His St. Louis Park construction company flourished on word-of-mouth praise for the standard of quality he set.
Sidney Rebers didn't want his name connected with any construction work that was less than excellent.
The longtime president of Rebers Construction Co. of St. Louis Park, who oversaw the building of hundreds of high-end homes in the Twin Cities, would walk through building sites with a roll of masking tape, said his daughter, Kristen Rice of Eden Prairie. If he saw something less than perfect, he'd stick a piece of tape on the wall to indicate that the area needed to be redone.
Rebers, 83, died Thursday at his Edina home after suffering from a variety of medical problems, most recently a heart attack, his daughter said.
He was born in Minneapolis and graduated from Roosevelt High School. Working as a plasterer to earn his way through the University of Minnesota, he started out majoring in wildlife management but soon switched to business.
In 1951, he married Barbara Sager, whom he'd courted after "seeing her on a streetcar and thinking she was cute," Rice said. After college, he worked for a building-materials maker for four years. "He came home one day and told my mother that another employee was doing something dishonest and his boss wouldn't back him up when he pointed it out," she said. "So he quit." After working briefly for another company, he decided to start his own business.
Rebers Construction quickly became known for high-quality, custom-built upper-bracket homes, and flourished for 35 years with nothing more than word-of-mouth recommendations for advertising, she said.
Erwin Nistler met Rebers in 1958 when he was loaned to Rebers' firm by another company. "Sid stressed, 'Do the work better, not quicker or cheaper,' which is not something you always hear," said Nistler, of rural Maple Plain. "When the other guy called me back, I didn't go." For the next 35 years, he served as Rebers' foreman.
Rebers, who as a child spent summers working on a family farm in southwestern Minnesota, was also passionate about the outdoors. In 1971, he bought a soybean and sunflower farm near Middle River, Minn., renting the fields out to nearby farmers, renovating the old farmhouse for use during pheasant, goose and deer hunting trips, planting thousands of spruce seedlings and dynamiting holes to form ponds that attracted waterfowl, moose and other wildlife.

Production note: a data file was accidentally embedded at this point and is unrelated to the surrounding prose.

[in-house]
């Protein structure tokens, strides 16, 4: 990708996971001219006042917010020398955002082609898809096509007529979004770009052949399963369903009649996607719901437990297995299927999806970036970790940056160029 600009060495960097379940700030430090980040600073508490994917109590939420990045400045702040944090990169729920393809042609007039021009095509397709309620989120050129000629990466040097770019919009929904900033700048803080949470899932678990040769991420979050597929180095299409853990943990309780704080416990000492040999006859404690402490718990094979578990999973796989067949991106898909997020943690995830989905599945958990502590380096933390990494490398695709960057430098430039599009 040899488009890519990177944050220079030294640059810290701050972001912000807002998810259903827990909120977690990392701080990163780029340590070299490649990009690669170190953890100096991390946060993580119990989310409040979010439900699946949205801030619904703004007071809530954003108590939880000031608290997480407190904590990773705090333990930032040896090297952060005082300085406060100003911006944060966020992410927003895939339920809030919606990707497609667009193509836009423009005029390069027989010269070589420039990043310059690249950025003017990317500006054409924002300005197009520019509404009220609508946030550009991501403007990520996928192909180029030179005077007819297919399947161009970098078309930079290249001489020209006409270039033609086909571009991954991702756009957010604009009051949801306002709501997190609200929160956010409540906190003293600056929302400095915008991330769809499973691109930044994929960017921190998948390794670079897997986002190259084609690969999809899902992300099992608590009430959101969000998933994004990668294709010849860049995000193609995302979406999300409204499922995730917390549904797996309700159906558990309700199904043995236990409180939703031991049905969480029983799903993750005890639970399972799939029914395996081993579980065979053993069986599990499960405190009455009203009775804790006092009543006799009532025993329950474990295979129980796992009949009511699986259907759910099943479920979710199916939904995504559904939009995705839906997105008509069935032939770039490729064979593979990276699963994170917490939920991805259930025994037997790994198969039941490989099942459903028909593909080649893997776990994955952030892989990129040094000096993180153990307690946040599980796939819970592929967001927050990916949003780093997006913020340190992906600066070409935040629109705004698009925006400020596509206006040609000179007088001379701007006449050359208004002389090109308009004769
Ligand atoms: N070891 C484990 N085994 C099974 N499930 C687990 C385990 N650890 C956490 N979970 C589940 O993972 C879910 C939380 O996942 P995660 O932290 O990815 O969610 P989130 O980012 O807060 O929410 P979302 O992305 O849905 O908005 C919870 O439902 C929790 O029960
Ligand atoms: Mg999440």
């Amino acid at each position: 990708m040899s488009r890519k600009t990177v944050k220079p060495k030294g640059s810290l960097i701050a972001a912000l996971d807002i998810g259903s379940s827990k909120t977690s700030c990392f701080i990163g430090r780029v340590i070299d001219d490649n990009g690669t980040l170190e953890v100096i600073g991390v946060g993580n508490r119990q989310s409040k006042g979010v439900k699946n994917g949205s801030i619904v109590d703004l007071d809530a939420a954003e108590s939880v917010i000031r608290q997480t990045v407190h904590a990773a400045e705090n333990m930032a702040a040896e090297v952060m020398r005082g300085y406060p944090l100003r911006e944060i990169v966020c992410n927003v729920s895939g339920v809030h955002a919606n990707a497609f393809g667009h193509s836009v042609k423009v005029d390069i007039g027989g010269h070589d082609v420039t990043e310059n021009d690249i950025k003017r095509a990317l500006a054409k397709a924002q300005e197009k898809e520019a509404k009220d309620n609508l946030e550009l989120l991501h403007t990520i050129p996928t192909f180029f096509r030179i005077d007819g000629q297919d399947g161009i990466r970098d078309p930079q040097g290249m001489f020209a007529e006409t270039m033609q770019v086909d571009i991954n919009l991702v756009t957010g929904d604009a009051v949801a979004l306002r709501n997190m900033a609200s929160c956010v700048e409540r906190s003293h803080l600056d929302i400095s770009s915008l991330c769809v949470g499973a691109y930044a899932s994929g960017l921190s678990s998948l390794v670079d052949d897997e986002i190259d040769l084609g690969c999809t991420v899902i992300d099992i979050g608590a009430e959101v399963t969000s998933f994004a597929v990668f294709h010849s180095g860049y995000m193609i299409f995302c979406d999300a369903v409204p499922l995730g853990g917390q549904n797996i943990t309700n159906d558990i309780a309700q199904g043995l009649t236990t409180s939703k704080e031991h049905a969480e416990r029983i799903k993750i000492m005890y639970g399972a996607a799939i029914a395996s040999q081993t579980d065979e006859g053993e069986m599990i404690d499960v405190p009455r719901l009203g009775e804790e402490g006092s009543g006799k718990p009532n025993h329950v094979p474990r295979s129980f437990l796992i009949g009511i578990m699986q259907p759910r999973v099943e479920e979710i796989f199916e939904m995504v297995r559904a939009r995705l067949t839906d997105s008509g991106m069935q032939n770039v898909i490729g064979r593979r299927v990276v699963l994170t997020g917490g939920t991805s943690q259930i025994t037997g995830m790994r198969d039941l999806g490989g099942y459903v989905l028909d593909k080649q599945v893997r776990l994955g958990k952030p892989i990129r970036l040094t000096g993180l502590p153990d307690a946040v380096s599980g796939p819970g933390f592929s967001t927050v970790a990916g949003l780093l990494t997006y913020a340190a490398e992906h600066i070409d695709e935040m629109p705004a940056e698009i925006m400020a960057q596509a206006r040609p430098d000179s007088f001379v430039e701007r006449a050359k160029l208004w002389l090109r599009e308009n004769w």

His son Randy, of Minnetonka, said his father "was very big on trees, noting how each kind fit into the life of the woods." In his work, too, "he was very careful with the old oaks and other trees around the homes he was building, making sure they were protected and preserved," Randy said.
Rice said Rebers was a patient and loving father and grandfather. "When I was in grade school, he bought me a horse, and even though he had severe asthma, he came to the State Fair to see me ride it until finally he just couldn't breathe and had to go," she said.
The word that best described his father's approach to his family, business and the natural world was "caring," Randy said.
In addition to Kristen and Randy, he is survived by his wife of 59 years, Barbara; another son, Brad, of Denver; another daughter, Laurie, of Edina; a brother, Richard, of Minneapolis, and four grandchildren.
Services will be held at 11 a.m. Wednesday at Normandale Lutheran Church, 6100 Normandale Road, Edina, with visitation one hour beforehand.
Pamela Miller • 612-673-4290